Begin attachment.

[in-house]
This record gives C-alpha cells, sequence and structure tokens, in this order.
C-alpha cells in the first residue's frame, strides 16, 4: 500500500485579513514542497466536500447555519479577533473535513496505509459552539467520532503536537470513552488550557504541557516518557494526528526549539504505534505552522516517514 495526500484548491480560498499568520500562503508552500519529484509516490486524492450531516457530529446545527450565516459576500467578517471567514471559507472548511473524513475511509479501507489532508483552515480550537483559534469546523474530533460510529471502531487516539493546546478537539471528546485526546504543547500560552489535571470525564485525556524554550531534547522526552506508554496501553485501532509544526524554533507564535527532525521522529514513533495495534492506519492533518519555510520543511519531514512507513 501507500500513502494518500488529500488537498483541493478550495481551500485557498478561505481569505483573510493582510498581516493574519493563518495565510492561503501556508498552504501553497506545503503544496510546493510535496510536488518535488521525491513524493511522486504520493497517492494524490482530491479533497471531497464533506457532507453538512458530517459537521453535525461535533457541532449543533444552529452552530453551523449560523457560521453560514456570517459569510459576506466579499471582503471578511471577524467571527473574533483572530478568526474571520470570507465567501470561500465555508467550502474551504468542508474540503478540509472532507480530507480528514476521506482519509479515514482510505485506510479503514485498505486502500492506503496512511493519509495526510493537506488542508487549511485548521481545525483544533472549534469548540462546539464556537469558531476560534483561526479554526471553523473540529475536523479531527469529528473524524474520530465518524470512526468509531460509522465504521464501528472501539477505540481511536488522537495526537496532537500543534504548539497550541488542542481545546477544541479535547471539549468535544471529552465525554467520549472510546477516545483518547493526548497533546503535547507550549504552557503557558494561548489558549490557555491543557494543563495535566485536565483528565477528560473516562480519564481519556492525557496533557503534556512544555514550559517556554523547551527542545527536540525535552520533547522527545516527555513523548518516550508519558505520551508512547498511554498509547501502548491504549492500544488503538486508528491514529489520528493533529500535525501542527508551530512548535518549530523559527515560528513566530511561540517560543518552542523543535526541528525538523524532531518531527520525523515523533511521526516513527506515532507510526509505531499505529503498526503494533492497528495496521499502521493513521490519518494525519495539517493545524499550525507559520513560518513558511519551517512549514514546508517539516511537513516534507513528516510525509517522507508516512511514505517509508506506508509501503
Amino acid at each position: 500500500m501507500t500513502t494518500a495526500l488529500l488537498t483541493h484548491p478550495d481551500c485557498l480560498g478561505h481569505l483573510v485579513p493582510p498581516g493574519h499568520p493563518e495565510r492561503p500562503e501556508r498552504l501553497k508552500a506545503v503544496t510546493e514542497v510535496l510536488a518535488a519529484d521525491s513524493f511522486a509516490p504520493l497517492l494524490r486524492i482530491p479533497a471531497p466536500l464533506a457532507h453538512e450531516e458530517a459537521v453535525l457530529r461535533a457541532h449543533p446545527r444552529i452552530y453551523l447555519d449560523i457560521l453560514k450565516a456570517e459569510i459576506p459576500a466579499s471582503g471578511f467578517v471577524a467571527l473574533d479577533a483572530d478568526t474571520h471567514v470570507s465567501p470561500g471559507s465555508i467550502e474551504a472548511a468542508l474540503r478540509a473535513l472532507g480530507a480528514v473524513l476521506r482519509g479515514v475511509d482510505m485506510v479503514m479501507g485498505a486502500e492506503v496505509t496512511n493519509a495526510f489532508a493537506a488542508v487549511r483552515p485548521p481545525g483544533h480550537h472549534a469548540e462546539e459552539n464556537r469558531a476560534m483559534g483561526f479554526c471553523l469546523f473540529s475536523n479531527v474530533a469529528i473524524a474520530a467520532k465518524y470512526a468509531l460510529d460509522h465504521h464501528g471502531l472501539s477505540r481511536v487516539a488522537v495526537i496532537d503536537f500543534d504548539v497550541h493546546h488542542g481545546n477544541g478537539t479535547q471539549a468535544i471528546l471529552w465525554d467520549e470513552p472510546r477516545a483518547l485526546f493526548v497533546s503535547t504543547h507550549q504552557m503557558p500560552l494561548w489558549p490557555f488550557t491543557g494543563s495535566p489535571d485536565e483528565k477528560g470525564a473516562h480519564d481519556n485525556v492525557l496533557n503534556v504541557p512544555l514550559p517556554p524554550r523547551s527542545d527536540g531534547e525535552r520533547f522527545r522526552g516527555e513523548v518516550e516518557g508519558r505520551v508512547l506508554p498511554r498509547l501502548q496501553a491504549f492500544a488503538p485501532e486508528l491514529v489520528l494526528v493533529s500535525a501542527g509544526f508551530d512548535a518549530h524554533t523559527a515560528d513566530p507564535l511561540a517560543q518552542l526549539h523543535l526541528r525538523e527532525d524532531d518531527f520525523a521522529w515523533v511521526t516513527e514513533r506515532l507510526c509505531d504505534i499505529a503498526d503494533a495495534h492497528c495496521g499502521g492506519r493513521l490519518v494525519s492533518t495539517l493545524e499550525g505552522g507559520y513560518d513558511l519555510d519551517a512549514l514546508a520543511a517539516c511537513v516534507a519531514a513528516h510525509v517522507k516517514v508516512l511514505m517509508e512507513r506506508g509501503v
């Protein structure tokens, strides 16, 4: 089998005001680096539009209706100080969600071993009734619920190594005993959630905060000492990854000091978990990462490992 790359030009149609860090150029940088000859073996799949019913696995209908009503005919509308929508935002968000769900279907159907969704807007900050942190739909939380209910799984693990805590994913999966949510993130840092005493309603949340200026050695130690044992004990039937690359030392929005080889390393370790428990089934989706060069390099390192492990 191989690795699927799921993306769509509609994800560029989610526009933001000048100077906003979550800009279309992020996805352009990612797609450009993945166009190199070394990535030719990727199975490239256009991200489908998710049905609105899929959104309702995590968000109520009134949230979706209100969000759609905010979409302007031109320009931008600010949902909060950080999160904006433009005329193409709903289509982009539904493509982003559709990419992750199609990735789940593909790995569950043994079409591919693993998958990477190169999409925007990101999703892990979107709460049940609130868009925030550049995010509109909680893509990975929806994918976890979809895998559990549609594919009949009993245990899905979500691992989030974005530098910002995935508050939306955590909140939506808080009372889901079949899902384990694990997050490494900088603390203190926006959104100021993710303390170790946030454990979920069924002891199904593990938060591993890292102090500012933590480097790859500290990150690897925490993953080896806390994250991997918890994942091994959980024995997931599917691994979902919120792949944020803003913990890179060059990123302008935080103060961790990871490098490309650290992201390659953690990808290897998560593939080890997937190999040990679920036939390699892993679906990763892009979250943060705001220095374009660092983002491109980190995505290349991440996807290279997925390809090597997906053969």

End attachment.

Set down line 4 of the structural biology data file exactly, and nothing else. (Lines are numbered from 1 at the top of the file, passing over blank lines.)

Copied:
Amino acid at each position: 500500500m501507500t500513502t494518500a495526500l488529500l488537498t483541493h484548491p478550495d481551500c485557498l480560498g478561505h481569505l483573510v485579513p493582510p498581516g493574519h499568520p493563518e495565510r492561503p500562503e501556508r498552504l501553497k508552500a506545503v503544496t510546493e514542497v510535496l510536488a518535488a519529484d521525491s513524493f511522486a509516490p504520493l497517492l494524490r486524492i482530491p479533497a471531497p466536500l464533506a457532507h453538512e450531516e458530517a459537521v453535525l457530529r461535533a457541532h449543533p446545527r444552529i452552530y453551523l447555519d449560523i457560521l453560514k450565516a456570517e459569510i459576506p459576500a466579499s471582503g471578511f467578517v471577524a467571527l473574533d479577533a483572530d478568526t474571520h471567514v470570507s465567501p470561500g471559507s465555508i467550502e474551504a472548511a468542508l474540503r478540509a473535513l472532507g480530507a480528514v473524513l476521506r482519509g479515514v475511509d482510505m485506510v479503514m479501507g485498505a486502500e492506503v496505509t496512511n493519509a495526510f489532508a493537506a488542508v487549511r483552515p485548521p481545525g483544533h480550537h472549534a469548540e462546539e459552539n464556537r469558531a476560534m483559534g483561526f479554526c471553523l469546523f473540529s475536523n479531527v474530533a469529528i473524524a474520530a467520532k465518524y470512526a468509531l460510529d460509522h465504521h464501528g471502531l472501539s477505540r481511536v487516539a488522537v495526537i496532537d503536537f500543534d504548539v497550541h493546546h488542542g481545546n477544541g478537539t479535547q471539549a468535544i471528546l471529552w465525554d467520549e470513552p472510546r477516545a483518547l485526546f493526548v497533546s503535547t504543547h507550549q504552557m503557558p500560552l494561548w489558549p490557555f488550557t491543557g494543563s495535566p489535571d485536565e483528565k477528560g470525564a473516562h480519564d481519556n485525556v492525557l496533557n503534556v504541557p512544555l514550559p517556554p524554550r523547551s527542545d527536540g531534547e525535552r520533547f522527545r522526552g516527555e513523548v518516550e516518557g508519558r505520551v508512547l506508554p498511554r498509547l501502548q496501553a491504549f492500544a488503538p485501532e486508528l491514529v489520528l494526528v493533529s500535525a501542527g509544526f508551530d512548535a518549530h524554533t523559527a515560528d513566530p507564535l511561540a517560543q518552542l526549539h523543535l526541528r525538523e527532525d524532531d518531527f520525523a521522529w515523533v511521526t516513527e514513533r506515532l507510526c509505531d504505534i499505529a503498526d503494533a495495534h492497528c495496521g499502521g492506519r493513521l490519518v494525519s492533518t495539517l493545524e499550525g505552522g507559520y513560518d513558511l519555510d519551517a512549514l514546508a520543511a517539516c511537513v516534507a519531514a513528516h510525509v517522507k516517514v508516512l511514505m517509508e512507513r506506508g509501503v